You are a translator, in fifth grade or college, at doctor's appointments or parent teacher conferences. You first hear the word and not only can you not translate it but you also don't know what it means in English. But you learn. In that moment, you clarify, use hand gestures, and use several small words to explain the big word to make sure they understand. Because you are the translator, and your immigrant mom needs to understand.
You are a financial provider. You work at the fast food job, because you know there is only enough money to pay the bills. You apply for college scholarships, because there is no way you can ask them to co-sign for a student loan. Mom is working in a factory and is not eligible for higher paid jobs because of a language barrier and lack of access to acquiring new skills. But she doesn't complain even though she knows that she is sacrificing her body working the job that most Americans would never apply for.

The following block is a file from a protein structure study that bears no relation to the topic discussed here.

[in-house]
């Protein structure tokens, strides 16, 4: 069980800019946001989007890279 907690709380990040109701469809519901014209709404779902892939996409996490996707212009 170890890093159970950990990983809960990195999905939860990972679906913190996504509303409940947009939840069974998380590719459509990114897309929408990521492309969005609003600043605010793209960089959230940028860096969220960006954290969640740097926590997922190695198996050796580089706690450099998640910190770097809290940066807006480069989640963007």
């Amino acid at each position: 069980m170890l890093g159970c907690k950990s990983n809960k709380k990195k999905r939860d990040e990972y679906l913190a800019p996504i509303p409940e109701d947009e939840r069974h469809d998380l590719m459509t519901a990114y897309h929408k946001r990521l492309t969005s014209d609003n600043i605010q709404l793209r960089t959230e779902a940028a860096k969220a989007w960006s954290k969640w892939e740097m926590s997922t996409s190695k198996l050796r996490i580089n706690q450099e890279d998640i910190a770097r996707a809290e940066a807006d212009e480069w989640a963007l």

Your life is different than that of your American friends because of your immigrant mom who knows they will never be American enough.
You are the one who will overcome adversity. Your mom has proven that there is no alternative. Because when your mom picks up and moves to another country without even knowing the language, your motivation is at its highest caliber possible. There's a certain pep in your step to achieve success. You will not only survive, but you will thrive.
Because you are the child of an immigrant mom: a mom who has shown you that being in this country and providing you access to opportunity is worth the repeated sacrifices.
Follow Theresa Agonia on Twitter or Instagram at @TheresaAgonia
This article was originally published January 29, 2020.
From Your Site Articles
Related Articles Around the Web
- Children in Immigrant Families - From Generation to Generation ... ›
- Strengths and Challenges of Immigrant Families - Child Welfare ... ›
- Reunited, an Immigrant Family Tries to Put Their Life Back Together ... ›
- Stand with Immigrant Mothers | National Latina Institute for ... ›
- What Our Immigrant Mothers Don't Discuss About Mental Health ›
3 Min Read